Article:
CWN - For the first time in 85 years, a Muslim call to prayer has taken place inside Hagia Sophia in Istanbul.

Completed in 537, Hagia Sophia served as the basilica of the Patriarch of Constantinople until the Byzantine Empire’s fall to Ottoman Turks in 1453. Hagia Sophia was then used as a mosque until 1931 and reopened in 1935 as a museum under the secularizing Turkish President Mustafa Kemal Atatürk.

For the past four years, the Turkish government has permitted calls for prayer from Hagia Sophia’s minarets. The call to worship from inside Hagia Sophia on July 1 was broadcast on television the following day, the state-run Anadolu Agency reported.

A Greek government spokesman expressed “intense concern and discomfort at yet another step that undermines the nature of Hagia Sophia as a monument of global cultural heritage and that obviously is not compatible with the principles that should govern a modern, secular state.”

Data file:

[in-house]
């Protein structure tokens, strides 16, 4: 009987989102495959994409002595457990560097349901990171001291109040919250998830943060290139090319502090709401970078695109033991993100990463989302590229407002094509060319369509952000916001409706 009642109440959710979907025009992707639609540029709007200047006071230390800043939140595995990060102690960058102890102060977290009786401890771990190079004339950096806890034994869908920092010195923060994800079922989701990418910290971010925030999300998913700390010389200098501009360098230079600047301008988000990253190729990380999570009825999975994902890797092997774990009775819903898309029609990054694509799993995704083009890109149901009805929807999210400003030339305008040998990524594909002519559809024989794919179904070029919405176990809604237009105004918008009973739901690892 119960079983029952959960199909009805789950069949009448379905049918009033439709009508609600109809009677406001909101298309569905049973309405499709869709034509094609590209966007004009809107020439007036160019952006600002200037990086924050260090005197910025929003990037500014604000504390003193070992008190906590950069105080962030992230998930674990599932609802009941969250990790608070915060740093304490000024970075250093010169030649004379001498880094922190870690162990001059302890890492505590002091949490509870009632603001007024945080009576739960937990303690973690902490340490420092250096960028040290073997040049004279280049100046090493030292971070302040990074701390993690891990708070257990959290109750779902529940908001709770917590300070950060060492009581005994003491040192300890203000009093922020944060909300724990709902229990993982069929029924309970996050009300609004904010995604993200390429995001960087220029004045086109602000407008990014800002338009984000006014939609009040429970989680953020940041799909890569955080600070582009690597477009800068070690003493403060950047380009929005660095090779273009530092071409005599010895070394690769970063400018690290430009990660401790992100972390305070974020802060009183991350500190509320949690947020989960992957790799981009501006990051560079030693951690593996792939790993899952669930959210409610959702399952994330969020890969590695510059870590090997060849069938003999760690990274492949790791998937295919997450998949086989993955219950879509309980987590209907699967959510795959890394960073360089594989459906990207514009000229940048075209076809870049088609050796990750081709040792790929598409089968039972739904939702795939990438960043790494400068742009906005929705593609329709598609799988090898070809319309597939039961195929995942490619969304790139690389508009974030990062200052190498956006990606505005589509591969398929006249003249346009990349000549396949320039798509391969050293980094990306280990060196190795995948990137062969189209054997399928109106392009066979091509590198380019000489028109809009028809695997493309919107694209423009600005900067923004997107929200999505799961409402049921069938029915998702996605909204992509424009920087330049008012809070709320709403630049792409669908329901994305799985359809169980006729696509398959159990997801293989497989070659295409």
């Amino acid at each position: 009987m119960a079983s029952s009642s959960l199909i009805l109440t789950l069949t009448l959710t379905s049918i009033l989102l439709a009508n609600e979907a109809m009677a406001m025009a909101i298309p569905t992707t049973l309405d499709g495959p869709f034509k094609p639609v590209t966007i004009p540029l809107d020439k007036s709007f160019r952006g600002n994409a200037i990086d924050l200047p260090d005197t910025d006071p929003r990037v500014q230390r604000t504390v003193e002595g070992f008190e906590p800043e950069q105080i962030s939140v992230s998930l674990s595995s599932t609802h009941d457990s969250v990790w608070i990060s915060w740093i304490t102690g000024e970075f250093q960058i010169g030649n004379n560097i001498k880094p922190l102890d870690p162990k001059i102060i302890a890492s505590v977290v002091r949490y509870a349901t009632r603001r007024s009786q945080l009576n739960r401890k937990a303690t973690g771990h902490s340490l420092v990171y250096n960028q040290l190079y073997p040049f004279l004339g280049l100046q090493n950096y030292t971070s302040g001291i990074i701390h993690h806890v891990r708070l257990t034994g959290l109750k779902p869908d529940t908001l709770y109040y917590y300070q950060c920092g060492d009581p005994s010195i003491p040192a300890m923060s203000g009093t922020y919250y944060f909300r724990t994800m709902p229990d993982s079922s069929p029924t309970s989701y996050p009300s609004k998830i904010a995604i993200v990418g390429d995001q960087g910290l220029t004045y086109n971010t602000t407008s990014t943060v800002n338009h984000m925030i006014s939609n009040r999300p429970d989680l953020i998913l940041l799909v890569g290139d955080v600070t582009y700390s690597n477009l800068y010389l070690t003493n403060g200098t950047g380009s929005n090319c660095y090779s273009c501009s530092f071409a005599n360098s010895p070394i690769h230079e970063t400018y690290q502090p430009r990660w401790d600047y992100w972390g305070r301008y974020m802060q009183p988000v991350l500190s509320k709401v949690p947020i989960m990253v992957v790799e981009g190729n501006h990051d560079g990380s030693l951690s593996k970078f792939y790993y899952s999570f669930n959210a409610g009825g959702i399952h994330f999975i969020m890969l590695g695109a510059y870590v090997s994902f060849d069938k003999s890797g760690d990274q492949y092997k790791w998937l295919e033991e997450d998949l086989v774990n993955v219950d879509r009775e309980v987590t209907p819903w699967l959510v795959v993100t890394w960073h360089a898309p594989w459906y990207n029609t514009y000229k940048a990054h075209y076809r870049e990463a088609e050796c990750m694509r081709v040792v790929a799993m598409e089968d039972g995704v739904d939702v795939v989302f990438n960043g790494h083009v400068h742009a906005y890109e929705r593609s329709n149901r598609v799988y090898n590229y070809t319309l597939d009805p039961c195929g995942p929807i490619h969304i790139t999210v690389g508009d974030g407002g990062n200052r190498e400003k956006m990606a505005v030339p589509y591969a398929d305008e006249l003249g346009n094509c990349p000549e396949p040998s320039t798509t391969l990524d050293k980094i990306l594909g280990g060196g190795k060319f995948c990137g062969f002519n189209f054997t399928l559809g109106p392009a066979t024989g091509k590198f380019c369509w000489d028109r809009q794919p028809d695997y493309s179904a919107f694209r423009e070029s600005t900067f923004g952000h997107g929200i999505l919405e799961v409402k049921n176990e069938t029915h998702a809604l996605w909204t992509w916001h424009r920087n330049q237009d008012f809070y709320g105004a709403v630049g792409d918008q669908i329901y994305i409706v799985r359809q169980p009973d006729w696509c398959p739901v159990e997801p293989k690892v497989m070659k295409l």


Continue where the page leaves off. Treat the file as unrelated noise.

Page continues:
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Teachings of Christ

“If anyone thirsts, let him come to me and drink. Whoever believes in me, as the Scripture has said, ‘Out of his heart will flow rivers of living water.’" (John 7:37-38 ESV)

Resurrection

Christ is risen from the dead * trampling down Death by death, * and upon those in the tombs bestowing life! (Troparion)

Glory to the Father, and to the Son, and to the Holy Spirit, now and ever, and to the ages of ages. Amen.

Although You descended into the tomb, O Immortal One, * You destroyed the power of Hades; * You arose as the victor, O Christ God, * proclaiming to the myrrh-bearing women: “Rejoice!” * And granting peace to Your Apostles, * O, You, Who gives resurrection to the fallen. (Kontakion)

Random Proverb

"My son, be attentive to my wisdom; incline your ear to my understanding, that you may keep discretion, and your lips may guard knowledge." (Proverbs 5:1,2 ESV)

Pray Without Ceasing

Lord Jesus Christ, Son of God, have mercy on me, a sinner.

Wisdom from the Church Fathers

“It is necessary most of all for one who is fasting to curb anger, to accustom himself to meekness and condescension, to have a contrite heart, to repulse impure thoughts and desires, to examine his conscience, to put his mind to the test and to verify what good has been done by us in this or any other week, and which deficiency we have corrected in ourselves in the present week. This is true fasting.”

Saint John Chrysostom